LaVo4: Eu Phosphor Films with Enhanced Eu Solubility Page: 3 of 3
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the zircon and monazite structures, and Eu is distributed
to both phases.
Unlike that of the polycrystalline pellet, the spectrum of
the LaVO4:Eu (10 mol%) film showed almost identical fea-
tures to that of the LaVO4:Eu (1 mol%) reference. More-
over, the PL intensity was almost ten times as large as that
of the LaVO4:Eu (1 mol%) film - it is proportional to the
total number of Eu3+ ions, which is a noteworthy difference
from the case of the phase-separated bulk pellet, where the
PL intensity was smaller than expected from the increase
of activator ions. Since Eu substitutes at the La site in
LaVO4:Eu (1 mol%) with a single monazite phase, this cor-
respondence of the PL profile and intensity indicates that
the 10 mol% of Eu is fully incorporated at the La site in the
monazite LaVO4 films. Segregation of Eu in other forms,
for example Eu203 was unlikely, because they have PL fea-
tures different from that of monazite LaVO4:Eu. In ad-
dition, within the possible chemical compounds, Eu3+ can
only be deactivated in V compounds with V 3d electrons
due to their excitation energy below that of Eu3+, which
was ruled out by XAS. Therefore, segregated phases incor-
porating dark Eu could be excluded.
It is striking that LaVO4:Eu (10 mol%) consisted of a
single monazite phase in the PLD grown films, even though
the Eu concentration exceeded the bulk solubility in LaVO4.
LaVO3 and EuVO3 have the same perovskite structure ,
resulting in complete solubility in the epitaxial structures,
and moderate annealing at a temperature far lower than
the melting point does not induce significant migration of
atoms. Another aspect of the lack of phase separation is the
small volume of the films. Crystal phase separation kinetics
often depends on the crystal size [11, 20], and in thin films
phase separation can be suppressed, because the energy gain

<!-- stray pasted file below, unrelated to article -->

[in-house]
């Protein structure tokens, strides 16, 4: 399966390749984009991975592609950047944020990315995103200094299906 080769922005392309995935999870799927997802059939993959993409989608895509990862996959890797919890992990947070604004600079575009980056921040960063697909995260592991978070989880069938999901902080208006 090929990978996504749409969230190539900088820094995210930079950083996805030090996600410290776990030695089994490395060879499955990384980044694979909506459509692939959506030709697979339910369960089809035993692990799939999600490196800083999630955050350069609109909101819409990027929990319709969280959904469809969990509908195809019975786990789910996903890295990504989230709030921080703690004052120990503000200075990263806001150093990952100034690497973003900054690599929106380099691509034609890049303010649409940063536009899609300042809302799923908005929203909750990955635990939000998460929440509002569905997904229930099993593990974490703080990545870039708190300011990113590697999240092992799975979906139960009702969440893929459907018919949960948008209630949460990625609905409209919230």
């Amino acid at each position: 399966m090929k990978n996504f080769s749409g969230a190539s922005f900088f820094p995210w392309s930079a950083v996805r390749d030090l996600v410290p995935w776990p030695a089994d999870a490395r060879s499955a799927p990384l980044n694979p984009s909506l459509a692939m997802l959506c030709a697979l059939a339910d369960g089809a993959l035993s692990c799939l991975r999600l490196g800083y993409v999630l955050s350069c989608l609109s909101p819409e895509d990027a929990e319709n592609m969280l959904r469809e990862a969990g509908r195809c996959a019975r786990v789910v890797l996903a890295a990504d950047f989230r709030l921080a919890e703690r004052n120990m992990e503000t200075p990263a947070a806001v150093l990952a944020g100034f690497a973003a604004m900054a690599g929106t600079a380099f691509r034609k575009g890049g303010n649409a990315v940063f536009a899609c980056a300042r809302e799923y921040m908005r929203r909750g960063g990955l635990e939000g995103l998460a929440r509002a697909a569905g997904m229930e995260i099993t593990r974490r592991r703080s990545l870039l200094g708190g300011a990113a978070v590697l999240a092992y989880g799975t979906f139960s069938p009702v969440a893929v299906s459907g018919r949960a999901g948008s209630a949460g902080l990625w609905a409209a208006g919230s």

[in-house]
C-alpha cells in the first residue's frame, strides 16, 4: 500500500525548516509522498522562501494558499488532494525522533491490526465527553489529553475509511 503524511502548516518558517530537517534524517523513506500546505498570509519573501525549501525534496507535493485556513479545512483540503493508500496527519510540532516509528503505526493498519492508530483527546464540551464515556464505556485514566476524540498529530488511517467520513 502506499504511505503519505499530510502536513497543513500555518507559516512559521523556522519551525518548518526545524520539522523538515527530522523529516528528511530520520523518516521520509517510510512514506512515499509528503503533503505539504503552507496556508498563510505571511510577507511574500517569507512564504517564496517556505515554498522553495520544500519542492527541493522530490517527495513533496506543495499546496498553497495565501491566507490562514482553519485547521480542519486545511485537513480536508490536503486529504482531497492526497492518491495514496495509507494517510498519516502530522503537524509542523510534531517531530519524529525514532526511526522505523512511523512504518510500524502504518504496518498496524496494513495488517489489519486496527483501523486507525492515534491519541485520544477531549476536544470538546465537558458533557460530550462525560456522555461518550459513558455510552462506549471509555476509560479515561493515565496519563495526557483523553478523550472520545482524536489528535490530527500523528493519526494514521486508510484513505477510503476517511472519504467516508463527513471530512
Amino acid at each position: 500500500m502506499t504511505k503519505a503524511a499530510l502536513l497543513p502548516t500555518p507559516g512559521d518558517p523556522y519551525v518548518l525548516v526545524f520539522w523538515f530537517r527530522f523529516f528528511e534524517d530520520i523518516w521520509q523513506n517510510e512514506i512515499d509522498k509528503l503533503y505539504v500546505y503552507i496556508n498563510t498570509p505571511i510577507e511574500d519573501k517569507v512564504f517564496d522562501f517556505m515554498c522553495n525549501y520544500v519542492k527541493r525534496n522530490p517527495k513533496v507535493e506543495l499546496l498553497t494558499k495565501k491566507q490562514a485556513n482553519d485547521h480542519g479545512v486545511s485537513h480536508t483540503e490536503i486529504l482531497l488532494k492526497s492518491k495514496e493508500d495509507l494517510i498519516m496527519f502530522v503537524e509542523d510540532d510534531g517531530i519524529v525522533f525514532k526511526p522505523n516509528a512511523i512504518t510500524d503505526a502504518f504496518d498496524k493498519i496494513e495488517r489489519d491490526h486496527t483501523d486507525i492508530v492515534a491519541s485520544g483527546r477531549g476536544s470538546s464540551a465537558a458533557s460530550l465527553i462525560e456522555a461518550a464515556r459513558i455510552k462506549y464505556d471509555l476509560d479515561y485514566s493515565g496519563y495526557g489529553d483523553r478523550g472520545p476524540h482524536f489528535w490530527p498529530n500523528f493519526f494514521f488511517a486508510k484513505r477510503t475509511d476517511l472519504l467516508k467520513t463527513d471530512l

by phase separation is small compared to the large grains
obtained by bulk solid state reaction.
To study the excitation mechanism of the activator
ions, the photoluminescence excitation (PLE) spectra were
recorded from the annealed LaVO4:Eu (10 mol%) and
YVO4:Eu (10 mol%) films, using a grating monochrome-
ter with a Xe lamp for the excitation ([Fig. 3(c)]). The
LaVO4:Eu (10 mol%) film showed a larger tail of PLE spec-
tra below the bandgap. This can be understood based on
the difference between the direct excitation of the activa-
tors, and the indirect process via energy transfer from the
excited host material [1, 21]. When they are excited by light
with energy higher than the bandgap, 3.8 eV (A = 326 nm)
in LaVO4 and 3.7 eV (A = 335 nm) in YVO4 , due to
the stronger energy transfer from VO4 to Eu, YVO4 shows
stronger PL, which was indeed observed when excited by
A = 266 nm light. If the excitation photon energy is smaller
than the host bandgap, however, the optical penetration
depth in the host material is much larger than the film
thickness (40 nm) and the indirect process is suppressed.
Therefore, the LaVO4:Eu films showed stronger emission
due to its direct excitation process in this regime.
In summary, structural conversion of PLD-grown RVO3
epitaxial thin films to RVO4 by postannealing was con-
firmed. Using this technique, phosphor RVO4:Eu films were
fabricated. The PL spectrum of the LaVO4:Eu (10 mol%)
thin films showed identical shape as that of the 1 mol%
doped film and its intensity was proportional to the Eu dop-
ing concentration, indicating the enhancement of the solid
solubility limit of Eu in the films up to as high as 10 mol%.
Especially when excited by photons below the bandgap, the
PL intensity exceeded that of the YVO4:Eu (10 mol%) with
the same thickness, reflecting the stronger direct emission
of Eu via dipole transitions. Epitaxial growth of RVO3 per-
ovskite films before postannealing played a key role in the
structural control, by prefixing the substituting site in fully
incorporated structures, and this technique may provide a
general approach for enhancing phosphor films.
The authors appreciate L. Fitting-Kourkoutis and D. A.
Muller for helpful discussions. H. Y. H. acknowledges sup-
port from the Department of Energy, Office of Basic Energy
Sciences, Division of Materials Sciences and Engineering,
under contract DE
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Hwang, Harold. LaVo4: Eu Phosphor Films with Enhanced Eu Solubility, article, August 11, 2011; United States. (digital.library.unt.edu/ark:/67531/metadc841170/m1/3/: accessed September 21, 2018), University of North Texas Libraries, Digital Library, digital.library.unt.edu; crediting UNT Libraries Government Documents Department.